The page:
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Johnson: Fast start, abrupt halt to local winter hoops season

The Seneca and Coal City girls basketball teams had tough draws come postseason time with the Lady Coalers running into Providence Catholic at the Class 3A Morris Regional and the Lady Irish facing Aurora Christian at the Marquette Class 2A Regional.
The Seneca and Coal City girls basketball teams had tough draws come postseason time with the Lady Coalers running into Providence Catholic at the Class 3A Morris Regional and the Lady Irish facing Aurora Christian at the Marquette Class 2A Regional.

Much like March is supposed to (but probably won’t this year), the local prep basketball season came in like a lion and went out like a lamb.

Coal City started the winter off with a bang when its boys and girls won Thanksgiving tournaments. Every school joined the party, to some extent, as 10 of the 12 varsity programs we cover had winning seasons, including every boys team.

Then the postseason started. Four local teams earned the top seed at their respective regional.

One, the Seneca boys, delivered a regional championship. There were also four No. 2 regional seeds from the area.

Only two, the Minooka girls and the Newark boys, advanced to their championship games; neither prevailed.

Our area teams were a combined 214-116 overall this season – 109-53 on the girls side and 105-63 on the boys. In the postseason, area teams went 10-12.

Why? How could our teams do so well for over three months and do so little during the week that mattered most?

Here are a few reasons I’d offer, in order from least relevant to most.

Regular-season scheduling

In a literal sense, playing a River Valley Conference schedule did help Gardner-South Wilmington prepare for the playoffs; both of its teams met RVC opponents at their regionals.

But I wouldn’t say that playing some of the also-rans in a weak conference was very productive in terms of making the Panthers better as the season went along.

It wasn’t just the RVC.

The Interstate Eight Conference, particularly beyond the top three or four teams on the girls side, wasn’t as strong as it has been in the past.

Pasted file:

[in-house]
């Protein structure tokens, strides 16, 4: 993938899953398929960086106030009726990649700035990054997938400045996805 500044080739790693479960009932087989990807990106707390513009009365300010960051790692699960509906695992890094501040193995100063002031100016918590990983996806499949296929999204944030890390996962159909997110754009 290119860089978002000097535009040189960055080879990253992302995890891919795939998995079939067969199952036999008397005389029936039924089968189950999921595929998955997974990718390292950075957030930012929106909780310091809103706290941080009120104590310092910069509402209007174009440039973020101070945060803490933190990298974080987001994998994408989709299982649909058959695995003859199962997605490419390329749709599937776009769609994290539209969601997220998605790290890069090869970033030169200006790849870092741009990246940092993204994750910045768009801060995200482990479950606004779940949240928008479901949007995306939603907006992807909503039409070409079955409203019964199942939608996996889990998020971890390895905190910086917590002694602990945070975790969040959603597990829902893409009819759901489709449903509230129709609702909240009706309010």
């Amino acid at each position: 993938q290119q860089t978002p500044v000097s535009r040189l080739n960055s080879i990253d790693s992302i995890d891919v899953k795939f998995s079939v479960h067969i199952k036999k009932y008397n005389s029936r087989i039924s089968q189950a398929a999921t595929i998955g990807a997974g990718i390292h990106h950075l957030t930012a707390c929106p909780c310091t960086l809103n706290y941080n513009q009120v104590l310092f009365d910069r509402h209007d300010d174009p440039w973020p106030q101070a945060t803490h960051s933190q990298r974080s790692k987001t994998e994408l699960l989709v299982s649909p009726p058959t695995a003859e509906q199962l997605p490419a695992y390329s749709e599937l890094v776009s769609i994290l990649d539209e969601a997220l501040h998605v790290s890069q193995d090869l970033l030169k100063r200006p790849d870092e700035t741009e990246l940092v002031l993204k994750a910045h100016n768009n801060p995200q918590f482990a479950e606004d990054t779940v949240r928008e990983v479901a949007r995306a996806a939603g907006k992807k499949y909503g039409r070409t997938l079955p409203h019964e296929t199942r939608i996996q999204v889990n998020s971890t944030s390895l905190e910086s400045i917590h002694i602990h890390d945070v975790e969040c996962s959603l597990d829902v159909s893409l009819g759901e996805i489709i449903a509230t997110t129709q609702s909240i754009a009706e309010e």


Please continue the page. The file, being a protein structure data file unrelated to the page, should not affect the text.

The Southwest Prairie Conference produced only one regional champion, the Oswego girls, between the two genders, so it’s hard to claim Minooka faced elite competition throughout the bulk of its seasons.

Some teams’ nonconference schedules – the Coal City and Morris girls both fall here – included a number of teams from smaller classes.

Whether playing big schools all the time would’ve really made a difference for either team in a loaded Morris Regional is debatable, but it’s fair to say the level of competition there was a step or two higher than those teams were used to.

Tough draws

The Coal City and Morris girls definitely fall here as well.

They were assigned a regional that included eventual 3A runner-up Joliet Catholic, a good Providence team and a decent Lincoln-Way West team.

Had Coal City been sent another direction, there’s a good chance its season would have extended into the following week, if not further. Not with it going to Morris, though.

The Seneca girls were a bit unlucky to have to run into a tough private team in Aurora Christian at the 2A Marquette Regional. The GSW boys played well enough down the stretch to warrant better than a regional semifinal match-up with St. Anne.

Minooka’s boys got a tough regional semi draw in Oak Forest and would’ve gotten a tougher regional final draw in Thornwood had they made it a round deeper.

And nobody had an easy path to the next round. I think that’s true even at Prairie Central, where Coal City and Morris both succumbed to a Pontiac boys team that entered the potseason with six wins.

Pontiac, a testament to what an extremely difficult schedule can do to someone’s record, is not a bad team.

Variance and bad luck

Some of our teams lost to opponents that were simply better. Happens every year.

But I’m certainly not convinced that the Pontiac boys are definitively better than Morris, which they beat by just three points, or even Coal City, which they beat by 12.

Likewise, I’d be interested to see what would happen if the Coal City girls got another crack at Providence, and the Seneca girls another at Aurora Christian.

Both Newark teams could use regional-title do-overs. The girls didn’t seem to be 13 points worse than Serena when the teams split during the regular season.

The boys were supposed to lose big to Mooseheart, but they played it to a 25-22 decision; who knows if they could do even better?

That’s my big takeaway from the postseason that was.

Our teams’ records coming in were a bit inflated by the strength of their schedules, and they ran into some tough draws. But had a few bounces gone our teams’ way, it could easily have been a successful postseason instead of a quickly-over one.

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